The European Commission has announced plans to force electronics companies to adopt USB-C as a universal charger on all devices, meaning Apple should abandon its Lightning chargers or add a second port to smartphones.
This move is part of a larger plan to reduce electronic waste “caused by the prevalence of different and incompatible chargers for electronic devices.” The Radio Equipment Directive will mean that devices sold in EU countries will need to include USB-C as a standard “for all smartphones, tablets, cameras, headphones, portable speakers and portable video game consoles.”
The directive would also oblige manufacturers to sell devices without bundled chargers, allowing consumers to continue using existing USB-C cables. Fast charging would also become standard, meaning manufacturers couldn’t artificially limit USB-C charging speeds, presumably in hopes of making proprietary chargers more appealing.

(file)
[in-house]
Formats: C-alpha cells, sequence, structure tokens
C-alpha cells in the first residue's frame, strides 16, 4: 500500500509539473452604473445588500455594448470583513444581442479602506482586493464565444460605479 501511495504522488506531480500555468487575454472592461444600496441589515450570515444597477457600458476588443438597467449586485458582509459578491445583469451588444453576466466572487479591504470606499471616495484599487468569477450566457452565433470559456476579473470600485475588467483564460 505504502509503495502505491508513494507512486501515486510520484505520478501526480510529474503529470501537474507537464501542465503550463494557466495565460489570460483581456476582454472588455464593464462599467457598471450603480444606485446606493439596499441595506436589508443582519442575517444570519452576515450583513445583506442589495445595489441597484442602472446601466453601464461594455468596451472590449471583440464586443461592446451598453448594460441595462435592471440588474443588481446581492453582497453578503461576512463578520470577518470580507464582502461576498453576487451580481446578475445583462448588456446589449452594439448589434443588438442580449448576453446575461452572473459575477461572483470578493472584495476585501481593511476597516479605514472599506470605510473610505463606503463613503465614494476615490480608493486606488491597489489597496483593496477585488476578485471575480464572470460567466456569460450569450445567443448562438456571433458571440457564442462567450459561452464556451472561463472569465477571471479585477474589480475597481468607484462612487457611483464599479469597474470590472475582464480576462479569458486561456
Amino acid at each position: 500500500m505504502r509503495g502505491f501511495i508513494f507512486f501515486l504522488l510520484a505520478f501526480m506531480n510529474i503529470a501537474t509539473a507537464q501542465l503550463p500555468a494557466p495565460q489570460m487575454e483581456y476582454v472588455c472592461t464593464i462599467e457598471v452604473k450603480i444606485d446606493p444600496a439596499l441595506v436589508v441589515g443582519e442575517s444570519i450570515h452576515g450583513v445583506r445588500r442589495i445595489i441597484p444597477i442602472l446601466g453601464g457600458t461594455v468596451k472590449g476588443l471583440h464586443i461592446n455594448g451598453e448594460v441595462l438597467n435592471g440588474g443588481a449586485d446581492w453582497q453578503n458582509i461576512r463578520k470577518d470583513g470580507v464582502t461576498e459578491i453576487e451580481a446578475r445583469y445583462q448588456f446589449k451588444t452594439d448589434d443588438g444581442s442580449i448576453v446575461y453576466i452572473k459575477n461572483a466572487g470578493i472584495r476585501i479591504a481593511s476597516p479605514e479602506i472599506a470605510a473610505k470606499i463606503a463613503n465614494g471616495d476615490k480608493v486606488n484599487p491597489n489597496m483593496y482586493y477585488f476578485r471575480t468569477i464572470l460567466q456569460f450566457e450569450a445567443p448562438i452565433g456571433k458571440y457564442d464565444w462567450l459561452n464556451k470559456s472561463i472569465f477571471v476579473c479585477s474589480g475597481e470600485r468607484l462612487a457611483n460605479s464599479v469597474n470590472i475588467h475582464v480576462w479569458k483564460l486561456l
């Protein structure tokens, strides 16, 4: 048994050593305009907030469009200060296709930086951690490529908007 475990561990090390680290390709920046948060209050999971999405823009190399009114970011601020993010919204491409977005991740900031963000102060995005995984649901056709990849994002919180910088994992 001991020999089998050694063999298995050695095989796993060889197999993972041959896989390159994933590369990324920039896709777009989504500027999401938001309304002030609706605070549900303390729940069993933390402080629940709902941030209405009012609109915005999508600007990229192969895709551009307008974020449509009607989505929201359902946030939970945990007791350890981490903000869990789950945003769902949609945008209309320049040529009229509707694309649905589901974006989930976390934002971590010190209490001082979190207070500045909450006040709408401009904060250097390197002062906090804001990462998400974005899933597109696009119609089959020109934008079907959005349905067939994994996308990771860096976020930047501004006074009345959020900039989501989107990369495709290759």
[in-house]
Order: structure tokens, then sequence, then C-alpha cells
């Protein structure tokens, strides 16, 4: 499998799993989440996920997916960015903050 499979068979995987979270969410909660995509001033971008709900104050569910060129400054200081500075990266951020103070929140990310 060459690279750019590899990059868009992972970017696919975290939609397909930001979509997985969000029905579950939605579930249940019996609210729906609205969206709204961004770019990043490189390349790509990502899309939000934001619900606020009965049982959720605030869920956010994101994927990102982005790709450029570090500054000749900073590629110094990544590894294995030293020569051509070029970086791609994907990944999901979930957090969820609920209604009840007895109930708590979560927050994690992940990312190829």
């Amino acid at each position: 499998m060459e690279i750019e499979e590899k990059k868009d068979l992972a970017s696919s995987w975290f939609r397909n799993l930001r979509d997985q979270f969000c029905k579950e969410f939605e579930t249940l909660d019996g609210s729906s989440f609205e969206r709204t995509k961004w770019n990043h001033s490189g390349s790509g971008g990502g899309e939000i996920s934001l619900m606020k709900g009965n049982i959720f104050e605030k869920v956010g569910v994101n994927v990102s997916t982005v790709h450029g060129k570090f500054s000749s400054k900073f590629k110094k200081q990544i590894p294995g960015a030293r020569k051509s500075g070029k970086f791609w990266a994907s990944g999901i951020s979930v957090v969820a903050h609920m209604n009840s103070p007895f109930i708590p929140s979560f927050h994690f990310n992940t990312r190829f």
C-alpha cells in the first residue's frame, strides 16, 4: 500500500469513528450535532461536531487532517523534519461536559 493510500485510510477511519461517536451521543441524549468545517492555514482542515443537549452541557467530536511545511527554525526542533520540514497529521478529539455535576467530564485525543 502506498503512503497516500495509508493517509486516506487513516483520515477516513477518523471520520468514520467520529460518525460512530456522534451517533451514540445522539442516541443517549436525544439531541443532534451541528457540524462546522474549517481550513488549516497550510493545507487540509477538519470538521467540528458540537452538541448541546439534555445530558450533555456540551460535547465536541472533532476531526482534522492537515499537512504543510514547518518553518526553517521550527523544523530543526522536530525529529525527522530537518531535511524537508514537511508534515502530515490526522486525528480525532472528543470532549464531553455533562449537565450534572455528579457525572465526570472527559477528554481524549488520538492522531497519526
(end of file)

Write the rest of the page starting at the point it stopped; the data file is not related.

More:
The directive itself has yet to pass a vote, but the European Parliament has already voted in favor of the idea of introducing a standardized charger, which means it should be approved. Manufacturers would be given 24 months after the directive was approved to make changes to their devices.
The company most obviously affected by this change would be Apple, which uses USB-C on many of its devices but uses its Lightning chargers on smartphones. Apple has not yet commented on the European Commission’s maneuver.
Of course, the time frame involved means current Apple devices will continue to use Lightning cables, but it’s possible the newly announced iPhone 13 could be one of its latest products to use the proprietary charger.